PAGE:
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Mom Shaming’s Running Rampant During the Pandemic

Though some might disagree, I like to think I’m part of the solution. I usually pretend to be immune to mom-shame, and I’m always passionately opposed to it — I try my best not to do it, whether deliberately or inadvertently. But the truth is it used to be a whole lot easier to not mom-shame. Pre-pandemic, the trick was to just keep your mouth shut.

“If two moms are sitting on a bench with their babies and one is breastfeeding while the other’s bottle-feeding, those are not mutually exclusive,” said New York–based reproductive psychiatrist Alexandra Sacks. Whatever either’s thinking, they can both subscribe to a laxer “You Do You” parenting philosophy. “Not so when it comes to issues of [coronavirus] exposure,” she added.

When one parent’s actions directly affect the health of the other’s child, when it’s not exaggerating in the least to say that our children’s lives are on the line, it’s no wonder that polite tolerance has gone the way of crowded music festivals. “For so many parents, these are the highest stakes they’ve felt in their whole lives,” said Sacks.

This fall, too many American moms (and I’m deliberately saying moms, not dads or parents or families, because 80 percent of moms say they’re managing the majority of home-schooling) face an impossible decision. Not a vague ideological position, an actual check-your-preferred-box-and-sign-at-the-bottom choice: Will you be sending your child back into the classroom? Committing to virtual learning? Withdrawing them entirely?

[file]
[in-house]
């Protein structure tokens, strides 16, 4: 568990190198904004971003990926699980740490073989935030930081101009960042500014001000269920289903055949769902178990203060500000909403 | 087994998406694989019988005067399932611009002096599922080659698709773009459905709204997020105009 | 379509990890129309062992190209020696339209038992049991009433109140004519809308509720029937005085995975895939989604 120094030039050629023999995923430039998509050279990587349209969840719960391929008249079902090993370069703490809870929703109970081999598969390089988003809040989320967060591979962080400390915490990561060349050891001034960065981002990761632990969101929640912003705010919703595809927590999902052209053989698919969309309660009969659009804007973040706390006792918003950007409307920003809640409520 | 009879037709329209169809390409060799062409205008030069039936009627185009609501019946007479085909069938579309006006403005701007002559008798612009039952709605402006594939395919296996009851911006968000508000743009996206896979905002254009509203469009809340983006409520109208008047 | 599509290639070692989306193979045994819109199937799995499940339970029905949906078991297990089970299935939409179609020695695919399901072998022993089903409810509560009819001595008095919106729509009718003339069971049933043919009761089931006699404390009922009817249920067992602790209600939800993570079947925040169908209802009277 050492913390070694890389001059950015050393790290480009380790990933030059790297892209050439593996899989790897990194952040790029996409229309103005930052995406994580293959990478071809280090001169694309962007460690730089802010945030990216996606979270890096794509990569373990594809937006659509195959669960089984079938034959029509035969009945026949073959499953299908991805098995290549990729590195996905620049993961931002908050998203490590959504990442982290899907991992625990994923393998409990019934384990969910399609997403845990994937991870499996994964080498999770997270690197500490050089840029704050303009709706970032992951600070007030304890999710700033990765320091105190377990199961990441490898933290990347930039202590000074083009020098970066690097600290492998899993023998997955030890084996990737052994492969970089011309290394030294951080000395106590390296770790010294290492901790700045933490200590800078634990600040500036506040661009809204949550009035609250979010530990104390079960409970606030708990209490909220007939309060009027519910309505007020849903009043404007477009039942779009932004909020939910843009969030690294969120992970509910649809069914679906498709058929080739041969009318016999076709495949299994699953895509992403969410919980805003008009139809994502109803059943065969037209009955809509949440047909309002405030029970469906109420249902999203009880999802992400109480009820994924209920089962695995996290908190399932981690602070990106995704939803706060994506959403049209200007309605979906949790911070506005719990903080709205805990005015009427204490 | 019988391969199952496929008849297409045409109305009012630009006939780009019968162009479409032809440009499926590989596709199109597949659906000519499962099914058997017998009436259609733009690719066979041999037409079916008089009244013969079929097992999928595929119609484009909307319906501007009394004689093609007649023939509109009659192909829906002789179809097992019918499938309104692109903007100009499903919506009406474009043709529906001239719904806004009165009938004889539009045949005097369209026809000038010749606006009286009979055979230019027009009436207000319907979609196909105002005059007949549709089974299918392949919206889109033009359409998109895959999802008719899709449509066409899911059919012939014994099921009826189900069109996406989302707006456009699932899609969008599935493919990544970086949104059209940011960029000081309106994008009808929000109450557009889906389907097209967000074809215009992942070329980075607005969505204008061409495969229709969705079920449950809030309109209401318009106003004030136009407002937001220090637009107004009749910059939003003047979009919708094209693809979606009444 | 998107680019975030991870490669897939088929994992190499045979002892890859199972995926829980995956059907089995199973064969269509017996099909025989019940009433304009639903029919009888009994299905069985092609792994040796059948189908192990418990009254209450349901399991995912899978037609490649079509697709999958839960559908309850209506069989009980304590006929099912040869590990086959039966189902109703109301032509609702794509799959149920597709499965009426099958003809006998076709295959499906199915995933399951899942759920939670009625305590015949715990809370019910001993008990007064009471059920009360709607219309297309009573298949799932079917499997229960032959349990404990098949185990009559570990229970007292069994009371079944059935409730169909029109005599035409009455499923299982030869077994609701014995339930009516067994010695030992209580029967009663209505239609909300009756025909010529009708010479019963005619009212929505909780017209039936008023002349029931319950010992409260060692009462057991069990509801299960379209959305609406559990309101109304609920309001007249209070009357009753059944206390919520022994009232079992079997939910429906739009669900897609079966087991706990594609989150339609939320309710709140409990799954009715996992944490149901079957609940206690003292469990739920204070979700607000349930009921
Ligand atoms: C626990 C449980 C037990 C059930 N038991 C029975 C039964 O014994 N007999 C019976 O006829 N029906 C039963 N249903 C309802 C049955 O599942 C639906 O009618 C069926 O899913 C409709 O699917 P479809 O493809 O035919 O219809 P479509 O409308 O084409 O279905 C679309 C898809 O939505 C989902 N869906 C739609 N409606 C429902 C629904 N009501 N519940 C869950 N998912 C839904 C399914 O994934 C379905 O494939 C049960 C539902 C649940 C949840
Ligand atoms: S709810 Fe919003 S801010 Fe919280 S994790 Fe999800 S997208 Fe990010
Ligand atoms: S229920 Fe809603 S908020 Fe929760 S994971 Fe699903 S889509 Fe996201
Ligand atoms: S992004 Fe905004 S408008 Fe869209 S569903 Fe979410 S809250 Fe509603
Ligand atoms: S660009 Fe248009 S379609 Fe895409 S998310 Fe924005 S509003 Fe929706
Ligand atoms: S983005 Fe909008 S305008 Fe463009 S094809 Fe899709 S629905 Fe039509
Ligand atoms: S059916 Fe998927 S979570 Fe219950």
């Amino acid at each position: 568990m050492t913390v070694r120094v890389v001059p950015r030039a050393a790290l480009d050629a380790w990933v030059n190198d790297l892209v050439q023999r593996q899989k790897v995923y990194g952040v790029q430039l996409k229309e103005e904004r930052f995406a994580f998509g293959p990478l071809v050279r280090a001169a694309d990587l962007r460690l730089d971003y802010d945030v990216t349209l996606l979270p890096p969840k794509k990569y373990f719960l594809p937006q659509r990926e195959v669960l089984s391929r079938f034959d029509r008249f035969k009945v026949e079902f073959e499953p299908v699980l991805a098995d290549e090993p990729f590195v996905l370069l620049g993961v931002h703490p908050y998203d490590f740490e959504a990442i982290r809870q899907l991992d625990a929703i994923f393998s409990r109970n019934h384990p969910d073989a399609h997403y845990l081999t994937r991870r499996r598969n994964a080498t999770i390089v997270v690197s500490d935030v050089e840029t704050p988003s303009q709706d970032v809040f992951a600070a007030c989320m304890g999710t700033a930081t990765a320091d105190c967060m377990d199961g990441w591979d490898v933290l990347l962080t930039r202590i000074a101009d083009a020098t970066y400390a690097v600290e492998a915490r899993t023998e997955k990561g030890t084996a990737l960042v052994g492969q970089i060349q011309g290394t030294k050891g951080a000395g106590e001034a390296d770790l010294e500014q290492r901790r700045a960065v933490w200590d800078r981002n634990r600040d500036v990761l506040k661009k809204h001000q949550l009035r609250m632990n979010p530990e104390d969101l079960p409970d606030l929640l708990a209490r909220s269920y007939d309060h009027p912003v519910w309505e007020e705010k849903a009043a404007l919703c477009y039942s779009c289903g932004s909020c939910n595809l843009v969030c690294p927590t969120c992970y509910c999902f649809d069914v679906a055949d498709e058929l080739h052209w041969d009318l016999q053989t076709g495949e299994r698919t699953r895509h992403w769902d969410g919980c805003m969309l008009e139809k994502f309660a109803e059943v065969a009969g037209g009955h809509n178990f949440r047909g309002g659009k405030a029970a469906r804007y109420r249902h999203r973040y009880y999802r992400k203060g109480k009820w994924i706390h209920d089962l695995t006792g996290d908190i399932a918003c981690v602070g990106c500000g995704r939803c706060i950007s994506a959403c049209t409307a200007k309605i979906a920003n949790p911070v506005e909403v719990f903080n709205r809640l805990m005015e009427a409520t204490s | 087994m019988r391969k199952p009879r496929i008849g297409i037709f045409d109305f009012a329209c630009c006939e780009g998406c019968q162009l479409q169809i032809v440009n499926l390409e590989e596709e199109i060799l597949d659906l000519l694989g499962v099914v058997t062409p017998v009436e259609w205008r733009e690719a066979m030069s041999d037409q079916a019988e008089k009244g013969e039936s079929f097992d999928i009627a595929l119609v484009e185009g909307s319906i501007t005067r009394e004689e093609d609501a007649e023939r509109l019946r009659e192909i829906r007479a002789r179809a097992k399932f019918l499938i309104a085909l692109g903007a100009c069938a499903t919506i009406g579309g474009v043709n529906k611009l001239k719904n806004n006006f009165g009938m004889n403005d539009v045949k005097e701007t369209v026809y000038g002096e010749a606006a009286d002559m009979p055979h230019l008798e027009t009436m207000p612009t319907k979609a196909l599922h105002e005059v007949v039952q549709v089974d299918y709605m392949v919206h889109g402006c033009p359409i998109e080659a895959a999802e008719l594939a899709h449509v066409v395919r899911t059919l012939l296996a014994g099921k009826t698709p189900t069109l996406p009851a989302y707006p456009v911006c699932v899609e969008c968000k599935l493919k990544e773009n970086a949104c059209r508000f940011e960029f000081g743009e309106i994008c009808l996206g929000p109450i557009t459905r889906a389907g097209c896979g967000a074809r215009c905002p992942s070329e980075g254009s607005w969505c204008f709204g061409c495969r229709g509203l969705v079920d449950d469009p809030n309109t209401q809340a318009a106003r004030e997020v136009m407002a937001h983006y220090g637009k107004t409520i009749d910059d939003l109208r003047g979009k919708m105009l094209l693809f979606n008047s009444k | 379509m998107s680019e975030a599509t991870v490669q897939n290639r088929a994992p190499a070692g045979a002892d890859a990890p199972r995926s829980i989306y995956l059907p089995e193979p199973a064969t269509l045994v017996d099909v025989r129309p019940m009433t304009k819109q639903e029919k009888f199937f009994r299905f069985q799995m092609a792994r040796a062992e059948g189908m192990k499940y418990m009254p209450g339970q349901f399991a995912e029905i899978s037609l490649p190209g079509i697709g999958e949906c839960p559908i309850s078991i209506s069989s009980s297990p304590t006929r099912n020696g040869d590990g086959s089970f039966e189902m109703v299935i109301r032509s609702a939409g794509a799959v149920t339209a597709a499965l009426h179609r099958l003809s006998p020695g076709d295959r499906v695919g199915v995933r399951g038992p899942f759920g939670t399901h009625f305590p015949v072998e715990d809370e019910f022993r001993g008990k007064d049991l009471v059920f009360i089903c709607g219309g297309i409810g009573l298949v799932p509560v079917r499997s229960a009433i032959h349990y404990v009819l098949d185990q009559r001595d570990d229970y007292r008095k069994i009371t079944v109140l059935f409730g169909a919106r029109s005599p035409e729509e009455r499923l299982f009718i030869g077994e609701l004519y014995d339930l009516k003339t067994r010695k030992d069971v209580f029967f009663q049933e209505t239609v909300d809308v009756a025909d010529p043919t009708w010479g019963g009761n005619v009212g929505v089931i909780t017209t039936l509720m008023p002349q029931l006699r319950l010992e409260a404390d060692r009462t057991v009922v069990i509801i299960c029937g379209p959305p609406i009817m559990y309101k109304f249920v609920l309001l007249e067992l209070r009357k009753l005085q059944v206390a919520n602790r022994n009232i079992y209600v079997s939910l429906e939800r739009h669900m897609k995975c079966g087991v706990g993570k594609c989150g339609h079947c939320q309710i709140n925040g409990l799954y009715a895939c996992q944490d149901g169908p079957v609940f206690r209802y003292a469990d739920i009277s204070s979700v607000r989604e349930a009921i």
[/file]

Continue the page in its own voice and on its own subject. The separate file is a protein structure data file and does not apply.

Your decision can feel rife with meaning. “Taking care of children is not just a thing we do anymore but a representation of who we are,” said Kim Brooks, author of 2018’s “Small Animals: Parenthood in the Age of Fear.” In 2020, it’s like someone cranked the dial on a simmering pot. “When everybody is scared and nobody feels supported, they find a scapegoat or blame someone else. These are primitive defense mechanisms,” she added.

Sacks sees a common psychological trapping. “Competition and criticism of others is so often a projection of insecurity and instability,” she said. The pandemic is a perfect storm of both: Internally, people lack confidence to navigate a novel and unpredictable situation; externally, they lack the social and structural support systems they desperately need. Put those two things together and one can manifest as a mom-shamer.

Now check your box but also read the subtext: Are you an exhausted mom desperate for normalcy? Are you a supermom who’ll frantically juggle your kids’ online curriculum atop your day job? A privileged mom with a pricey nanny or a private learning pod? A traditional mom willing to toss your career under the bus to home-school?

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